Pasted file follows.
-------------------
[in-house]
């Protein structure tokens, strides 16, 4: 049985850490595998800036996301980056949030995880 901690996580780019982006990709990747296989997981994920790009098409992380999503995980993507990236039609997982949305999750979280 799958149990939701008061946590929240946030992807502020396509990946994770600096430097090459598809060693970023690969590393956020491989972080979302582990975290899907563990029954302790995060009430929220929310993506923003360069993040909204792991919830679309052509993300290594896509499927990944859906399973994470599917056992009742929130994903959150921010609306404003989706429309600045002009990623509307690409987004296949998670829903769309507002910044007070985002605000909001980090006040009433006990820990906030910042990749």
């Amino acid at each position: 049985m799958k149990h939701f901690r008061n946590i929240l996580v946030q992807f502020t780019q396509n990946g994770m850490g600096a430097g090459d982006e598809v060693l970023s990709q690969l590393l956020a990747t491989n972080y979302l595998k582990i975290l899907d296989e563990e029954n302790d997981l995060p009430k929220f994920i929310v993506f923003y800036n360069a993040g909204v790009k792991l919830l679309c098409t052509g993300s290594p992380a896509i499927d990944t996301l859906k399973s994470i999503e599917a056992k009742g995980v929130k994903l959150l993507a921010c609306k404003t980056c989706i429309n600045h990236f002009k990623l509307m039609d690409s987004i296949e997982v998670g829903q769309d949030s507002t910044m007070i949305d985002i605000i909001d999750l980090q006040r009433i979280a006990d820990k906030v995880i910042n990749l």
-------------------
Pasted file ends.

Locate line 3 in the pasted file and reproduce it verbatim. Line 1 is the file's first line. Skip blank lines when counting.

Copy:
């Amino acid at each position: 049985m799958k149990h939701f901690r008061n946590i929240l996580v946030q992807f502020t780019q396509n990946g994770m850490g600096a430097g090459d982006e598809v060693l970023s990709q690969l590393l956020a990747t491989n972080y979302l595998k582990i975290l899907d296989e563990e029954n302790d997981l995060p009430k929220f994920i929310v993506f923003y800036n360069a993040g909204v790009k792991l919830l679309c098409t052509g993300s290594p992380a896509i499927d990944t996301l859906k399973s994470i999503e599917a056992k009742g995980v929130k994903l959150l993507a921010c609306k404003t980056c989706i429309n600045h990236f002009k990623l509307m039609d690409s987004i296949e997982v998670g829903q769309d949030s507002t910044m007070i949305d985002i605000i909001d999750l980090q006040r009433i979280a006990d820990k906030v995880i910042n990749l």